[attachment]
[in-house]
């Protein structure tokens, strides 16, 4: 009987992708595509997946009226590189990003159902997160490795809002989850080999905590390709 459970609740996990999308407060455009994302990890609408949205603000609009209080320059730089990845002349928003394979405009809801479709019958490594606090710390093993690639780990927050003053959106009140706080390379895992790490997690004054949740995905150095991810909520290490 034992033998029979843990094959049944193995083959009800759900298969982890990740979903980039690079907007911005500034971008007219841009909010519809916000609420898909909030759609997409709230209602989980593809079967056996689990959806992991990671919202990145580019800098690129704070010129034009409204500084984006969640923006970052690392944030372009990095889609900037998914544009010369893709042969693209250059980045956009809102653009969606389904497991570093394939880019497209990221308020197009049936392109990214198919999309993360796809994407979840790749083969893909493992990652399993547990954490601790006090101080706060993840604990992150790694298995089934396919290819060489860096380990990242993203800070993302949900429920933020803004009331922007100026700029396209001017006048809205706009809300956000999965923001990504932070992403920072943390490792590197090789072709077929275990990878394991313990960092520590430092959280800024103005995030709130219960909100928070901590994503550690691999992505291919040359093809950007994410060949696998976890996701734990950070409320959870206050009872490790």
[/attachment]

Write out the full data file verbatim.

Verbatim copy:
[in-house]
């Protein structure tokens, strides 16, 4: 009987992708595509997946009226590189990003159902997160490795809002989850080999905590390709 459970609740996990999308407060455009994302990890609408949205603000609009209080320059730089990845002349928003394979405009809801479709019958490594606090710390093993690639780990927050003053959106009140706080390379895992790490997690004054949740995905150095991810909520290490 034992033998029979843990094959049944193995083959009800759900298969982890990740979903980039690079907007911005500034971008007219841009909010519809916000609420898909909030759609997409709230209602989980593809079967056996689990959806992991990671919202990145580019800098690129704070010129034009409204500084984006969640923006970052690392944030372009990095889609900037998914544009010369893709042969693209250059980045956009809102653009969606389904497991570093394939880019497209990221308020197009049936392109990214198919999309993360796809994407979840790749083969893909493992990652399993547990954490601790006090101080706060993840604990992150790694298995089934396919290819060489860096380990990242993203800070993302949900429920933020803004009331922007100026700029396209001017006048809205706009809300956000999965923001990504932070992403920072943390490792590197090789072709077929275990990878394991313990960092520590430092959280800024103005995030709130219960909100928070901590994503550690691999992505291919040359093809950007994410060949696998976890996701734990950070409320959870206050009872490790």